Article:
EMV is here.
You may be wondering what EMV is exactly.
If you’re a merchant, you’ve probably at least heard about EMV. Some of what you’ve heard may be intended to rush you into an EMV card reader purchase, causing unnecessary panic.
The truth is a bit more complicated and involves a bit of explanation.
So let’s start at the very beginning and cover the basics of EMV and what it means for your small business.
1. Is EMV new technology?
EMV is not actually a new thing. It’s been around in Europe for a decade as an anti-fraud prevention measure.
EMV is an acronym that stands for Europay, MasterCard, and Visa, who are the big issuers of the new chip cards that require chip reader terminals.
The thought behind EMV is to cut into counterfeit card transactions.
It’s a measure to prevent ‘card present’ fraud, since the chip is incredibly secure and nearly impossible to duplicate.
Europe has seen decreases in ‘card present’ theft since implementing EMV chip and pin cards.
Many vendors in Europe were confused by American tourists not having EMV cards until recently.
2. What are chip cards?
EMV cards are the same as previous credit and debit cards, only now in the left corner they have a small microchip that is encrypted. It’s considered safer than the traditional magnetic stripe that is swiped.
The new chip cards retain their magnetic strips and can be run as non-chip cards.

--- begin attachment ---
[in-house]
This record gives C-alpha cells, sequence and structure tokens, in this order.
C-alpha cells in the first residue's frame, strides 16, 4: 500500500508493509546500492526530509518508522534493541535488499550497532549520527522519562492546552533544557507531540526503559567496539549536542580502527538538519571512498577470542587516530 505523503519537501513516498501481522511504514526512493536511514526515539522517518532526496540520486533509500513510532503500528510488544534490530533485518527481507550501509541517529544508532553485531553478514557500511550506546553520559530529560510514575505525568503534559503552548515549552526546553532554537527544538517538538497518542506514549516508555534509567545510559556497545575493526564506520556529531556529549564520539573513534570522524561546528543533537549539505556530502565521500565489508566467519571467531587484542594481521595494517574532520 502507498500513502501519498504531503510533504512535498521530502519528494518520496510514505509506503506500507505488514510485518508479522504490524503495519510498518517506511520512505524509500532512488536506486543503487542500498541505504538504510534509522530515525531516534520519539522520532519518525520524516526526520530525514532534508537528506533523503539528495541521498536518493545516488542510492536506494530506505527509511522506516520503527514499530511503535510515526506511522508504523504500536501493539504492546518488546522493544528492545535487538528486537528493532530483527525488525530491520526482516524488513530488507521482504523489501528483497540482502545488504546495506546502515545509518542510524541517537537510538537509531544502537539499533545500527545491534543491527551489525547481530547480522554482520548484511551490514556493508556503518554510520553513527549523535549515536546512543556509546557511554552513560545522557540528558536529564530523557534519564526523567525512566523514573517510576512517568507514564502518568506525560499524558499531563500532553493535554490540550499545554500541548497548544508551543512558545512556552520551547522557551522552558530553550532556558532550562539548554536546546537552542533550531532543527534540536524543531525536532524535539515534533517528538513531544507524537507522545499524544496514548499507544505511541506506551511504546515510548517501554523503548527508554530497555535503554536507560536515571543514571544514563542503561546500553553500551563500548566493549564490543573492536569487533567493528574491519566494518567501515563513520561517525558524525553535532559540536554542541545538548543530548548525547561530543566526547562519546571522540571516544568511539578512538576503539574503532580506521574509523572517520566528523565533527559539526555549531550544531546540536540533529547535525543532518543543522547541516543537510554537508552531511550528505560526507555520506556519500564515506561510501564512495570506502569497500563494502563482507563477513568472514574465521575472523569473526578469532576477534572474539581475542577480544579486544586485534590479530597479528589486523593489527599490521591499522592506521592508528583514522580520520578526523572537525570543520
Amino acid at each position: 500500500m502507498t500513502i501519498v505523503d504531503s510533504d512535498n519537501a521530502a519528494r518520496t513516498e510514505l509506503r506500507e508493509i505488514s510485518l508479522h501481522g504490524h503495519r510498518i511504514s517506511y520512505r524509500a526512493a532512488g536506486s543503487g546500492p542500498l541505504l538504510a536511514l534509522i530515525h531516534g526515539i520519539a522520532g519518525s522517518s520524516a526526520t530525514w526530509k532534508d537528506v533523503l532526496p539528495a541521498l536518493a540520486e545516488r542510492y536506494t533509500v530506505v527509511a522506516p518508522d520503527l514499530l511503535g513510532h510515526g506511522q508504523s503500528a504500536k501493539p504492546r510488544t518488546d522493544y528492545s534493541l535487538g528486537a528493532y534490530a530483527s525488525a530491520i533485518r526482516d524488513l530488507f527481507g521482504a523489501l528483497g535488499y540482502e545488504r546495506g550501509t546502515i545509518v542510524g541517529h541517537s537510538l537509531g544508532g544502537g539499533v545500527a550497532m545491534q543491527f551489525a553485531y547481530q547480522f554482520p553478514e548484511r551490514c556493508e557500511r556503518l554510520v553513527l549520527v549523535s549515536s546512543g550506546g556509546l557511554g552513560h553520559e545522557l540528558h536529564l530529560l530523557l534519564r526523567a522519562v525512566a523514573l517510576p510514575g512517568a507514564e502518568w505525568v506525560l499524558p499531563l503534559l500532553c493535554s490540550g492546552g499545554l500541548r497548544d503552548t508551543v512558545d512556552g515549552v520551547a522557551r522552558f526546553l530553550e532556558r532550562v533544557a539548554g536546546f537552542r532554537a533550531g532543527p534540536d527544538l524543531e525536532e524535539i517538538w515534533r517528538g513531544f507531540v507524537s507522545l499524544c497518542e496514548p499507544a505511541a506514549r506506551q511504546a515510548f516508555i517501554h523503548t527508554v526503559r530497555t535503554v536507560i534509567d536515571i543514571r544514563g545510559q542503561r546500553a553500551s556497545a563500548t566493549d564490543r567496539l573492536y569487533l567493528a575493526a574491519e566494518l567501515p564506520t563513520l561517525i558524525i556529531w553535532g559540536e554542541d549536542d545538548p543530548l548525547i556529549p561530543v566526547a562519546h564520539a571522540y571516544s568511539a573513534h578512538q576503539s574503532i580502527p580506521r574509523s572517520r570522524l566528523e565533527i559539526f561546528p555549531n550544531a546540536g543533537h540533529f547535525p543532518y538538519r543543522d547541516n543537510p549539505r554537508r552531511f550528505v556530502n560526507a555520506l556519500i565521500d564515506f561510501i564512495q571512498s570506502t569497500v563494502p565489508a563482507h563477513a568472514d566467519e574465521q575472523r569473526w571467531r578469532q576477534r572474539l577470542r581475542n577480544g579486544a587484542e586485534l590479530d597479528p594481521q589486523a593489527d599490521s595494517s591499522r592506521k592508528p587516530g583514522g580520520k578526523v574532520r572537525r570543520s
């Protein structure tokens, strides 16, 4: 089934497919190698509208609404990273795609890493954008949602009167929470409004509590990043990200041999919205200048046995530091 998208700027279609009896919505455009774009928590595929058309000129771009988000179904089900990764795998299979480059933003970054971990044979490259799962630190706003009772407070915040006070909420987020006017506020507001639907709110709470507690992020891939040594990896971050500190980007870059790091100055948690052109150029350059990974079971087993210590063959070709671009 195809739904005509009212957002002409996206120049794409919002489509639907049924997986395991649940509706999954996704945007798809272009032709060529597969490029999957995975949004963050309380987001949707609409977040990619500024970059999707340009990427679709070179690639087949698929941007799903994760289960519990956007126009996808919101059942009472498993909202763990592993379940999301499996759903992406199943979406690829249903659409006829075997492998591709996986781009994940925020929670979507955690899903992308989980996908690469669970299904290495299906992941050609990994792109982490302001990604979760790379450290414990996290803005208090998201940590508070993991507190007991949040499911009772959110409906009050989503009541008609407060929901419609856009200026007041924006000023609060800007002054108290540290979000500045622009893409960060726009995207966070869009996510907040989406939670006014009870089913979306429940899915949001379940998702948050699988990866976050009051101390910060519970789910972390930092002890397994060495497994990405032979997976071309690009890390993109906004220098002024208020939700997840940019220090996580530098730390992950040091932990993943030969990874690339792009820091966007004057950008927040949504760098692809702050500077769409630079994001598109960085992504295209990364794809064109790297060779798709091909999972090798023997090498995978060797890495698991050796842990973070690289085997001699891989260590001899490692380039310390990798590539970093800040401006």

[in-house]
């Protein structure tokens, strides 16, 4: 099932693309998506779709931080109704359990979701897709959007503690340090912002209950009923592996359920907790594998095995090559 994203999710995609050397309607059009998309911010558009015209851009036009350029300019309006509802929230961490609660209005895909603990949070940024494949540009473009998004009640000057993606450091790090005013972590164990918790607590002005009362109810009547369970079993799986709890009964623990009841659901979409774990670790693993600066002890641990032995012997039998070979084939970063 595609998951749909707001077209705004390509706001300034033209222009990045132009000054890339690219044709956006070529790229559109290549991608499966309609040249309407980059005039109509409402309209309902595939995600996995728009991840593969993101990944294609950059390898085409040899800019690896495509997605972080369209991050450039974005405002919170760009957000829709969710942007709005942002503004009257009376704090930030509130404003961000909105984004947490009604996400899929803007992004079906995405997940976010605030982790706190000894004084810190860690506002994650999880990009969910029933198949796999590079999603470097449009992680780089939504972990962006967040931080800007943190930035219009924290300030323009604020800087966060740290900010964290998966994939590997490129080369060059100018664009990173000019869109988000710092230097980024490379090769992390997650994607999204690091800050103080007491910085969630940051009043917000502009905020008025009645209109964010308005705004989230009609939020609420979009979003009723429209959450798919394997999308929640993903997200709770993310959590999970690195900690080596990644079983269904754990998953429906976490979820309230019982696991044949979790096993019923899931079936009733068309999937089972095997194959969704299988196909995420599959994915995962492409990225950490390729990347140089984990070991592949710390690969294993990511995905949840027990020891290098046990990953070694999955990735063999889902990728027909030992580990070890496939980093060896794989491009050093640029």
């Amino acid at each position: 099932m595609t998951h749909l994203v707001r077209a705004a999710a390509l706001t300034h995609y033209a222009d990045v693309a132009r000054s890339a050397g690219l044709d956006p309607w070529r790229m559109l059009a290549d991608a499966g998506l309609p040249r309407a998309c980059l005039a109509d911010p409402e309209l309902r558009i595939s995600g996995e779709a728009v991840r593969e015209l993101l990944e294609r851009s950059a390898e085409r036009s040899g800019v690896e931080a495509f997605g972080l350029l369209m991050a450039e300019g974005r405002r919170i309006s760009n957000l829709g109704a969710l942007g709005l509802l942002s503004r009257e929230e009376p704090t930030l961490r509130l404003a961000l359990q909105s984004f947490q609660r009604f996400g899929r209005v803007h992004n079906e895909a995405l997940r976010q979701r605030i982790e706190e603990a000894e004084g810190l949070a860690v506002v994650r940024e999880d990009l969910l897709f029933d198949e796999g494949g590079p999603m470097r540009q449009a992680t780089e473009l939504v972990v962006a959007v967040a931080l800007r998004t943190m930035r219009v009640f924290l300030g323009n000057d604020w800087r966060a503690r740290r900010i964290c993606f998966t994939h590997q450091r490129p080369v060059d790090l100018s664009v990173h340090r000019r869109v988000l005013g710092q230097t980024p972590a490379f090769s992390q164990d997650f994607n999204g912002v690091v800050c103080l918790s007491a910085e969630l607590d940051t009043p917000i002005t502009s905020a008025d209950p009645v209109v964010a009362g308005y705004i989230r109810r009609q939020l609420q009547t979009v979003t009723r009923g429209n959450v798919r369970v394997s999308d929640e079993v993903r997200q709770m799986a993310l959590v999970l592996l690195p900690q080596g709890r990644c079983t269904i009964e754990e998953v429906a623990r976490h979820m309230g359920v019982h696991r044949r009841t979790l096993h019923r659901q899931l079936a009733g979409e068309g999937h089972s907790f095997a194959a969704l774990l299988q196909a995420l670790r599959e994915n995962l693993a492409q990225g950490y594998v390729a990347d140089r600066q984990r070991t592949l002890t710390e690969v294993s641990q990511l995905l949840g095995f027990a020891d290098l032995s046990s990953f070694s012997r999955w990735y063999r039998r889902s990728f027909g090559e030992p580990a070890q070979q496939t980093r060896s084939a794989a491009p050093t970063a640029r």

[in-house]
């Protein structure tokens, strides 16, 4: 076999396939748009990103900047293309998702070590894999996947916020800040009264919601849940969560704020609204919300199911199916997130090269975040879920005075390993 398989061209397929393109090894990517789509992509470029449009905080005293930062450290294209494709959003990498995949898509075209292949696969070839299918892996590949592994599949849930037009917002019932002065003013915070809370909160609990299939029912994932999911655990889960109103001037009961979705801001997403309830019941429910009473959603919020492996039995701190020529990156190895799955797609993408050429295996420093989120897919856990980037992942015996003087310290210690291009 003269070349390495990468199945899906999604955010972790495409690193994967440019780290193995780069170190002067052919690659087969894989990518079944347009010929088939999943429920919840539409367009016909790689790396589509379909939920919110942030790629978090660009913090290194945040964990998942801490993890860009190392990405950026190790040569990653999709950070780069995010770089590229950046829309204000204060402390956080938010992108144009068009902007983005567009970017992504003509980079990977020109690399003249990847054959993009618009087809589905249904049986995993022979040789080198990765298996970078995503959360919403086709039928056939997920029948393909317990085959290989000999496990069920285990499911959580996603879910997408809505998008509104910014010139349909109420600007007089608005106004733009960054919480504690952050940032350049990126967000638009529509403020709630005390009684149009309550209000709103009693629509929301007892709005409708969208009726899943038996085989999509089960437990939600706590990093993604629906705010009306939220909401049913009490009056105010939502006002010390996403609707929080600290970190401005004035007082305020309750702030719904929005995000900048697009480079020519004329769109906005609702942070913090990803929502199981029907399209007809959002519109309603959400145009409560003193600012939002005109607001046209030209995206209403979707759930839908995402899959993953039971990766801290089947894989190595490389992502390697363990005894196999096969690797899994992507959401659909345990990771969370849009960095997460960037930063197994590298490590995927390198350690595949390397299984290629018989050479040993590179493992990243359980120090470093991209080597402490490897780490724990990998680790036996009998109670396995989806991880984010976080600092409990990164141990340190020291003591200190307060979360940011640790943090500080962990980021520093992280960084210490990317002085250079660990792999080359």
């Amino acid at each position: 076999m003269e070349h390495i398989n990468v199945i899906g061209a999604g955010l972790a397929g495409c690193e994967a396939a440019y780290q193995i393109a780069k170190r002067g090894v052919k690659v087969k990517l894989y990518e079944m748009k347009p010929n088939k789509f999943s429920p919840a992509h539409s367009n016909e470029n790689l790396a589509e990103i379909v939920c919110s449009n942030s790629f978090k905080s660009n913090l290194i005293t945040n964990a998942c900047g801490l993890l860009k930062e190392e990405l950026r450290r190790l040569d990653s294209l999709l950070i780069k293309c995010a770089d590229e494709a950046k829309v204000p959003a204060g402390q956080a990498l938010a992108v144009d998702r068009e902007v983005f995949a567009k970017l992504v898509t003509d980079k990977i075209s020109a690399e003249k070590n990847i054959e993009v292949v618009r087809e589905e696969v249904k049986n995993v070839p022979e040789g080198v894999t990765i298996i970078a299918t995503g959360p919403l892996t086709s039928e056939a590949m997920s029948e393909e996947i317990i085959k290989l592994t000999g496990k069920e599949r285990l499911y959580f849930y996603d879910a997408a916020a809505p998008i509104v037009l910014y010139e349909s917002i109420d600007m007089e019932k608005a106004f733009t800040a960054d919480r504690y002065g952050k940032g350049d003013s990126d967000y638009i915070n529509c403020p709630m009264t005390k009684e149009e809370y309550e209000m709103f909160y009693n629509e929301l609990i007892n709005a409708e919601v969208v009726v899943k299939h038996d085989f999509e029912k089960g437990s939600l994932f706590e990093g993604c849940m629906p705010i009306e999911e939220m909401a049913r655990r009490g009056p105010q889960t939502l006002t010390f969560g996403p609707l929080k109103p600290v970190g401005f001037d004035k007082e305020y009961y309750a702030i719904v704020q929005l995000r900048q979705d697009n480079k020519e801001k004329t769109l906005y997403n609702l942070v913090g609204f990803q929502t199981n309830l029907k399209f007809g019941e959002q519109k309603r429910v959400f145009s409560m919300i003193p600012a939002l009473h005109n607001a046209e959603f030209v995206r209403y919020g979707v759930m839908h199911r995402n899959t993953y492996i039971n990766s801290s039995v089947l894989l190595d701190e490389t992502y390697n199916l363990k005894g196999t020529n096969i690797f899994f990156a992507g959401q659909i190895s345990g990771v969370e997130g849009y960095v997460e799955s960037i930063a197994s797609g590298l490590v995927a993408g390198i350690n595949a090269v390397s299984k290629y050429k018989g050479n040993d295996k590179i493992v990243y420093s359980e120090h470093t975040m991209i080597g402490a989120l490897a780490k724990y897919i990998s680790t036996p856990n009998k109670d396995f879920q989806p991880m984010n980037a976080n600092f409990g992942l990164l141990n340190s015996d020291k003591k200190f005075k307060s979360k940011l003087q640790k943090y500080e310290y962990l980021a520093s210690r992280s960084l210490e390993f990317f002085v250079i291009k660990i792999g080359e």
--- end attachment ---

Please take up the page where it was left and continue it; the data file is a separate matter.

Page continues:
EMV cards also include a pin that is used as authentication, the chances of fraudsters having the chip copied are low, but having the chip and pin are nil.
3. Chip and pin vs. chip and signature
One difference between the European system of chip EMV cards and the U.S. is a “chip and signature” option that Europe does not have.
‘Chip and signature’ will still have shoppers place their chip card in the EMV reader, but rather than entering their pin, they will be prompted to sign for the transaction like the old way.
Which is puzzling.
Because it removes the extra PIN security measure that makes chip cards effective in Europe. It seems a bit silly to adapt the European method if we can’t do it properly.
The chip and signature option is largely due to a difference in how Europeans and Americans experience transactions.
Europeans at a restaurant, for example, will have a wireless card reader brought to their table to pay there and enter the PIN, rather than having the server take their card to the back and swipe it away from the cardholder.
4. Will fees on my statement increase?
Besides questions about replacing all of your equipment, you’re probably wondering if your monthly rates and fees will increase by not using EMV terminals.
For starters, EMV doesn’t have to do with compliance charges, and therefore you won’t be penalized for not using EMV readers.
So if you get mysterious calls from people saying that you are no longer in Compliance by not having EMV machines and need to pay them, it’s not true.
Want to talk to someone directly?
If you’d like to learn more about what steps to take with your own business, or would like a free EMV and credit card processing consultation, contact us here.